Adapted from Oswald Chambers, Morning and Evening, October 1
“After six days Jesus took Peter, James, and John and led them up a high mountain by themselves to be alone. He was transfigured in front of them” (Mark 9:2).
Most have had those times on the spiritual mountain where we get to see things from God‘s viewpoint. If you’ve been there, you probably wanted to stay, but that’s just not how it works.
The test of our spiritual life is not in the power to ascend, but to descend.
If we ascend exclusively, then something is wrong.
It’s great to be on top of the mountain but God only puts us there so that after we descend, we grab someone by the hand and take them up for their own elevated view of God.
We’re not built for the mountains but for the valley where our mettle is proven.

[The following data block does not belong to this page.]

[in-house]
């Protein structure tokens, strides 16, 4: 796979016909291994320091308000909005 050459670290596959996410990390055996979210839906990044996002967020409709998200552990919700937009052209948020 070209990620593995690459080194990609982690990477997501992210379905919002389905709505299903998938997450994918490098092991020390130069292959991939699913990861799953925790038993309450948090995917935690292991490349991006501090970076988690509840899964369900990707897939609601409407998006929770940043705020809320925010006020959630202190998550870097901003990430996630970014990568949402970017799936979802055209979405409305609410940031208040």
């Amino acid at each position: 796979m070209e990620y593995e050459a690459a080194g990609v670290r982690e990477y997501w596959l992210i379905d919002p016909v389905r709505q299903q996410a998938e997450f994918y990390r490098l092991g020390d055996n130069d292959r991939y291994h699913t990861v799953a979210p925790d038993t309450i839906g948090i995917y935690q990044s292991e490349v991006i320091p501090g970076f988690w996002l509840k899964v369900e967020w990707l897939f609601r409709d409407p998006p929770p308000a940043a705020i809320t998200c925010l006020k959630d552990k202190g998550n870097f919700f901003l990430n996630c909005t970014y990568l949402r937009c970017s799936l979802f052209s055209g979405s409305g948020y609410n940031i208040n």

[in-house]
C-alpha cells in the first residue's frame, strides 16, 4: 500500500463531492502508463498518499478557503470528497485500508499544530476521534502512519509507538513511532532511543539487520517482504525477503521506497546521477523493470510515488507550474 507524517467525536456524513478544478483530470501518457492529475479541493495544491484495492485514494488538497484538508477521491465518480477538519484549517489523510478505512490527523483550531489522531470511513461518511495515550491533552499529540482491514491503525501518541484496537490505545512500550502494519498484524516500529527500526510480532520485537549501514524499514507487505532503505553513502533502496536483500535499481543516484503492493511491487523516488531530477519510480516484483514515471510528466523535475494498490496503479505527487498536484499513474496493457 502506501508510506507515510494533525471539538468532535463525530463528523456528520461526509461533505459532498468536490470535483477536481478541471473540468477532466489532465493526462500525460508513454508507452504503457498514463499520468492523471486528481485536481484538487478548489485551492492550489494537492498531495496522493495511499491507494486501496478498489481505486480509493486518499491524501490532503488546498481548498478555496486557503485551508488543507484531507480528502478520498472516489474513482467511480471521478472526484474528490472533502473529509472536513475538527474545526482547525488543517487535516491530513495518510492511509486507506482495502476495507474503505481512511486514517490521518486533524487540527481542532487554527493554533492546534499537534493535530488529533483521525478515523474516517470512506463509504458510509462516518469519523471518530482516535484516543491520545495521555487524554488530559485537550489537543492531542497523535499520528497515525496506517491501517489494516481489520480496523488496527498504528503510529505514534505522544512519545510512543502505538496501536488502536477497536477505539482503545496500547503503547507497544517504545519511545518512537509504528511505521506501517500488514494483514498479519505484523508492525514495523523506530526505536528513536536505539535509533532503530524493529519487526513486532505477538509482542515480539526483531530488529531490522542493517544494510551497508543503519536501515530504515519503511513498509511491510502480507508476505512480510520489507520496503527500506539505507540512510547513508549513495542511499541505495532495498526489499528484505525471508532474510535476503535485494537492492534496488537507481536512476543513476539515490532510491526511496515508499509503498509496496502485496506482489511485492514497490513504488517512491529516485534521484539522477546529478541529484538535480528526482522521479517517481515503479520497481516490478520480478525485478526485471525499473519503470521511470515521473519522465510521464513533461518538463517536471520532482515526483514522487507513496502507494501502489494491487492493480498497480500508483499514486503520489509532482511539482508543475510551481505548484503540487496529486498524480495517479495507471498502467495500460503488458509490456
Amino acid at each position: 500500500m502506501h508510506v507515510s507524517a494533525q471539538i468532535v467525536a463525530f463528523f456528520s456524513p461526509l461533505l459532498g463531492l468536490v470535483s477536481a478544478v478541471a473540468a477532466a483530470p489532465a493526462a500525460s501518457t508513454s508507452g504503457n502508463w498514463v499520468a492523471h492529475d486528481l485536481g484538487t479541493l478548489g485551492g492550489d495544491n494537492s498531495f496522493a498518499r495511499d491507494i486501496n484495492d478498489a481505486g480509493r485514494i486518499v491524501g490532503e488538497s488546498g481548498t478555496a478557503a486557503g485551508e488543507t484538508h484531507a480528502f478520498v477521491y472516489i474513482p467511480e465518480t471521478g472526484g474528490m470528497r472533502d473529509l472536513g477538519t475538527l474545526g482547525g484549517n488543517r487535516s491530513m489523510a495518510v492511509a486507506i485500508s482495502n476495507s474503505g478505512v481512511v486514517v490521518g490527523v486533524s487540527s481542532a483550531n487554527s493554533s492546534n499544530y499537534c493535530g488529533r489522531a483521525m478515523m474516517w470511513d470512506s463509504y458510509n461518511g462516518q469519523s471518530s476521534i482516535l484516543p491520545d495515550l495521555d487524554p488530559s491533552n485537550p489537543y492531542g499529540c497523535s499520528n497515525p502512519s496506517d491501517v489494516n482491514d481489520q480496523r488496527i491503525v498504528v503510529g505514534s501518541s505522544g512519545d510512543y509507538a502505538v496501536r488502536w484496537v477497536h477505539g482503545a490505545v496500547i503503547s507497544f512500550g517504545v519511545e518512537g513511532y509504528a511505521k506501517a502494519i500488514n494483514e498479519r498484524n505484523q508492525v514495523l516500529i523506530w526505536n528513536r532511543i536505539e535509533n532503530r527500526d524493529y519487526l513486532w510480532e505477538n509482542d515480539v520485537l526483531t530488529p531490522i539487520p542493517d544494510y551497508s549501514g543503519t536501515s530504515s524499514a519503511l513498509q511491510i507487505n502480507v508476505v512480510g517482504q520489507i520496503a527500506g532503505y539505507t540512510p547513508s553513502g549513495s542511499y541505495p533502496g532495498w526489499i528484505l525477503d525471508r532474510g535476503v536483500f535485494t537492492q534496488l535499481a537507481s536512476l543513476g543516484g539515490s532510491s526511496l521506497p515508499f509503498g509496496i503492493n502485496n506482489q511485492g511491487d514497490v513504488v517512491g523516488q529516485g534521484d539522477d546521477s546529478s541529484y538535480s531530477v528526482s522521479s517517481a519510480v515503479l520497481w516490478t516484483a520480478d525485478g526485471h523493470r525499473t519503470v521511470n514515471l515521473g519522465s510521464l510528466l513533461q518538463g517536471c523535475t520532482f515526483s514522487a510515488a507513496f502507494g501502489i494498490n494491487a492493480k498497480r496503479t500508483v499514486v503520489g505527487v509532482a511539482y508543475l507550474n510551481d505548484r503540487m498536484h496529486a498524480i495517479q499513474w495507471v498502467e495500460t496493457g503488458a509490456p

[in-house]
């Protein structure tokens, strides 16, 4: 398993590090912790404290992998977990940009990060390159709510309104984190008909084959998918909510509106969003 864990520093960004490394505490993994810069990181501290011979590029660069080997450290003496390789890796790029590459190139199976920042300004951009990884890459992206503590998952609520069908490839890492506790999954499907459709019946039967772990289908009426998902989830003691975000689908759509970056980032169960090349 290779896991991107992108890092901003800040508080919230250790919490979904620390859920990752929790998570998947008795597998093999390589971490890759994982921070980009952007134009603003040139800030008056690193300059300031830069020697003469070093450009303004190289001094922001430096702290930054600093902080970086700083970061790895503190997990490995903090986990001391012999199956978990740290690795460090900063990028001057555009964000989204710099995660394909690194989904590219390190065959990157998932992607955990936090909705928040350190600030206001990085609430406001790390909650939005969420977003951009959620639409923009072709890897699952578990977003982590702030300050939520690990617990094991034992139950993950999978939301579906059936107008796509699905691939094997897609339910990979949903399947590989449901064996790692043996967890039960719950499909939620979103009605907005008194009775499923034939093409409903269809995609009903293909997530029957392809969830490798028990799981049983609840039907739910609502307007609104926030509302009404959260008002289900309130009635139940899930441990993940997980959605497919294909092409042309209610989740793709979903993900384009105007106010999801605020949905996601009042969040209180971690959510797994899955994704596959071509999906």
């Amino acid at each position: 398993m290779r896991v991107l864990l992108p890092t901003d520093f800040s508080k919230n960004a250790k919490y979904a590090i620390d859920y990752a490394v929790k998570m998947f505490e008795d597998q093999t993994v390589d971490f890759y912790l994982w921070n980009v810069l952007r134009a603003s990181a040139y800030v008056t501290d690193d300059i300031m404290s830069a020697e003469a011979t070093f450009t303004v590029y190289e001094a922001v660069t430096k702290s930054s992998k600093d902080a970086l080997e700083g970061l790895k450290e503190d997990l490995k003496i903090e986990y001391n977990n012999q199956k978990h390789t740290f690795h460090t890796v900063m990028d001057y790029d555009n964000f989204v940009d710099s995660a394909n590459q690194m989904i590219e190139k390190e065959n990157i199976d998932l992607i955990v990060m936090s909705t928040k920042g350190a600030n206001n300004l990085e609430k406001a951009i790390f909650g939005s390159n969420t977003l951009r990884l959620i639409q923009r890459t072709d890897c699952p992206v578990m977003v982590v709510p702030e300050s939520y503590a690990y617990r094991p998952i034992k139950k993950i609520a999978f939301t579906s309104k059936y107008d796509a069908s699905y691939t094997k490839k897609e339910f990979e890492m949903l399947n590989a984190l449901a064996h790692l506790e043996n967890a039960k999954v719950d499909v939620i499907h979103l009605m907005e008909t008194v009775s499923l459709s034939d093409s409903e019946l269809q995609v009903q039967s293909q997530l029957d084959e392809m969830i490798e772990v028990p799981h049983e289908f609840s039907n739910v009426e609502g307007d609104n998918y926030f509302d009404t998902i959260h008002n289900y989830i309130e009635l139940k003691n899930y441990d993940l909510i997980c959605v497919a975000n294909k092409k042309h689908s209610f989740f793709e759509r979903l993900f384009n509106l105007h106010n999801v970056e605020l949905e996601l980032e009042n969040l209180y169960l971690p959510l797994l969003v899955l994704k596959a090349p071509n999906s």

Spiritual selfishness always wants an ongoing moment on the mount. A spiritual sense of entitlement comes natural to live like the angels. Times of exaltation are exceptional, and were meant to be that way, but the meaning in our life with God must not be defined exclusively by those moments.
We tend to think everything happens to us for teaching, but something far better awaits… character.
The top of the mountain is not to TEACH us something as much as it is to MAKE us something for the ongoing benefit of others.
There’s difficulty in asking “What’s the use?” and such questions don’t offer help in complicated matters of the heart. The moments on the mountain are rare, and are meant to change us, but are ultimately for His perfect and pleasing will.